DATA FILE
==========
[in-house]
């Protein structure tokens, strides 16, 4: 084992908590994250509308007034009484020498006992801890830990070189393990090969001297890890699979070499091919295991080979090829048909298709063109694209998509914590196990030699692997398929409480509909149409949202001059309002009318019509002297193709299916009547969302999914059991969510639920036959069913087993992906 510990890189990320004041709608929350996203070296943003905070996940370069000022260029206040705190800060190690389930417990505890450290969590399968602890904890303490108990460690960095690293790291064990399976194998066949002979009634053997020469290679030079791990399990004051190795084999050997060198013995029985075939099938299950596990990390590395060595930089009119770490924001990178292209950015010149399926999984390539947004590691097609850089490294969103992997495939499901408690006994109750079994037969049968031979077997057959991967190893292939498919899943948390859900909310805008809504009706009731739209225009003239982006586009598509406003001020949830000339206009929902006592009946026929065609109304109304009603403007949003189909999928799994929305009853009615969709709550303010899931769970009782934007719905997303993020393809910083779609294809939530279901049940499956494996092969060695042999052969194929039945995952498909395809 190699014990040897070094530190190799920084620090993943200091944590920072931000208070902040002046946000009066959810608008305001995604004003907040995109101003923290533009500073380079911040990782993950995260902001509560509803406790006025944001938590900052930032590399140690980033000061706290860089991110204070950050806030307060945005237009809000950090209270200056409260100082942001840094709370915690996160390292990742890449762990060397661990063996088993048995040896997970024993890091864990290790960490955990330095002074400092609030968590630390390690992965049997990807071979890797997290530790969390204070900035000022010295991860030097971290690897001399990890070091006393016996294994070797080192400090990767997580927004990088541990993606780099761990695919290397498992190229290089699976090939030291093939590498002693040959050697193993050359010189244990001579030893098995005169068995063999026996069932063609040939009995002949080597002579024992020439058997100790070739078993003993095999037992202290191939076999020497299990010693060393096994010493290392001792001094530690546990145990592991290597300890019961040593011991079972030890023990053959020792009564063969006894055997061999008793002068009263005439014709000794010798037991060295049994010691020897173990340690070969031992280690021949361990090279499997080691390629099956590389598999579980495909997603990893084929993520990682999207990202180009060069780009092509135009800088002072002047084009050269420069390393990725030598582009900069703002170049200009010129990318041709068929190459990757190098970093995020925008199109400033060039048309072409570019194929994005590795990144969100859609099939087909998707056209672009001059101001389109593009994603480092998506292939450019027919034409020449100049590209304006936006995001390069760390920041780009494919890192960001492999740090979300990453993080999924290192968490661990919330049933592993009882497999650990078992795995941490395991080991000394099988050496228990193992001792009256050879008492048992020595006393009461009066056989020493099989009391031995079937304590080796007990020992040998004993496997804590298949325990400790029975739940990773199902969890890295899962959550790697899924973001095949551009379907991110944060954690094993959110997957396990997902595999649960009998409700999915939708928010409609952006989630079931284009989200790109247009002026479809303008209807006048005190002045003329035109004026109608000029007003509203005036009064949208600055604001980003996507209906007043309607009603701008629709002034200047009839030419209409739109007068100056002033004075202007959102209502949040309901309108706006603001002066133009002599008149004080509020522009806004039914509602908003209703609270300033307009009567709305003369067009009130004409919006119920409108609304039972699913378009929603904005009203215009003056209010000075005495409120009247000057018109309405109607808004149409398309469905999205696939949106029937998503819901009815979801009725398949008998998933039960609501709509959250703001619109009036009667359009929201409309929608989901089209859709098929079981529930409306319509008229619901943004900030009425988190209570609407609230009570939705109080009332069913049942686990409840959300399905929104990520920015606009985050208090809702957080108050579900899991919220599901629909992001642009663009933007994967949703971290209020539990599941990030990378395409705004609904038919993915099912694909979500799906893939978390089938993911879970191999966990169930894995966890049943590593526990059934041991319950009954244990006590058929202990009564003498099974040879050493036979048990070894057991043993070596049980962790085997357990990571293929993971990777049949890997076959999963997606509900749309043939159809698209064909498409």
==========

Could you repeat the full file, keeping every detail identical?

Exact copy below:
[in-house]
């Protein structure tokens, strides 16, 4: 084992908590994250509308007034009484020498006992801890830990070189393990090969001297890890699979070499091919295991080979090829048909298709063109694209998509914590196990030699692997398929409480509909149409949202001059309002009318019509002297193709299916009547969302999914059991969510639920036959069913087993992906 510990890189990320004041709608929350996203070296943003905070996940370069000022260029206040705190800060190690389930417990505890450290969590399968602890904890303490108990460690960095690293790291064990399976194998066949002979009634053997020469290679030079791990399990004051190795084999050997060198013995029985075939099938299950596990990390590395060595930089009119770490924001990178292209950015010149399926999984390539947004590691097609850089490294969103992997495939499901408690006994109750079994037969049968031979077997057959991967190893292939498919899943948390859900909310805008809504009706009731739209225009003239982006586009598509406003001020949830000339206009929902006592009946026929065609109304109304009603403007949003189909999928799994929305009853009615969709709550303010899931769970009782934007719905997303993020393809910083779609294809939530279901049940499956494996092969060695042999052969194929039945995952498909395809 190699014990040897070094530190190799920084620090993943200091944590920072931000208070902040002046946000009066959810608008305001995604004003907040995109101003923290533009500073380079911040990782993950995260902001509560509803406790006025944001938590900052930032590399140690980033000061706290860089991110204070950050806030307060945005237009809000950090209270200056409260100082942001840094709370915690996160390292990742890449762990060397661990063996088993048995040896997970024993890091864990290790960490955990330095002074400092609030968590630390390690992965049997990807071979890797997290530790969390204070900035000022010295991860030097971290690897001399990890070091006393016996294994070797080192400090990767997580927004990088541990993606780099761990695919290397498992190229290089699976090939030291093939590498002693040959050697193993050359010189244990001579030893098995005169068995063999026996069932063609040939009995002949080597002579024992020439058997100790070739078993003993095999037992202290191939076999020497299990010693060393096994010493290392001792001094530690546990145990592991290597300890019961040593011991079972030890023990053959020792009564063969006894055997061999008793002068009263005439014709000794010798037991060295049994010691020897173990340690070969031992280690021949361990090279499997080691390629099956590389598999579980495909997603990893084929993520990682999207990202180009060069780009092509135009800088002072002047084009050269420069390393990725030598582009900069703002170049200009010129990318041709068929190459990757190098970093995020925008199109400033060039048309072409570019194929994005590795990144969100859609099939087909998707056209672009001059101001389109593009994603480092998506292939450019027919034409020449100049590209304006936006995001390069760390920041780009494919890192960001492999740090979300990453993080999924290192968490661990919330049933592993009882497999650990078992795995941490395991080991000394099988050496228990193992001792009256050879008492048992020595006393009461009066056989020493099989009391031995079937304590080796007990020992040998004993496997804590298949325990400790029975739940990773199902969890890295899962959550790697899924973001095949551009379907991110944060954690094993959110997957396990997902595999649960009998409700999915939708928010409609952006989630079931284009989200790109247009002026479809303008209807006048005190002045003329035109004026109608000029007003509203005036009064949208600055604001980003996507209906007043309607009603701008629709002034200047009839030419209409739109007068100056002033004075202007959102209502949040309901309108706006603001002066133009002599008149004080509020522009806004039914509602908003209703609270300033307009009567709305003369067009009130004409919006119920409108609304039972699913378009929603904005009203215009003056209010000075005495409120009247000057018109309405109607808004149409398309469905999205696939949106029937998503819901009815979801009725398949008998998933039960609501709509959250703001619109009036009667359009929201409309929608989901089209859709098929079981529930409306319509008229619901943004900030009425988190209570609407609230009570939705109080009332069913049942686990409840959300399905929104990520920015606009985050208090809702957080108050579900899991919220599901629909992001642009663009933007994967949703971290209020539990599941990030990378395409705004609904038919993915099912694909979500799906893939978390089938993911879970191999966990169930894995966890049943590593526990059934041991319950009954244990006590058929202990009564003498099974040879050493036979048990070894057991043993070596049980962790085997357990990571293929993971990777049949890997076959999963997606509900749309043939159809698209064909498409």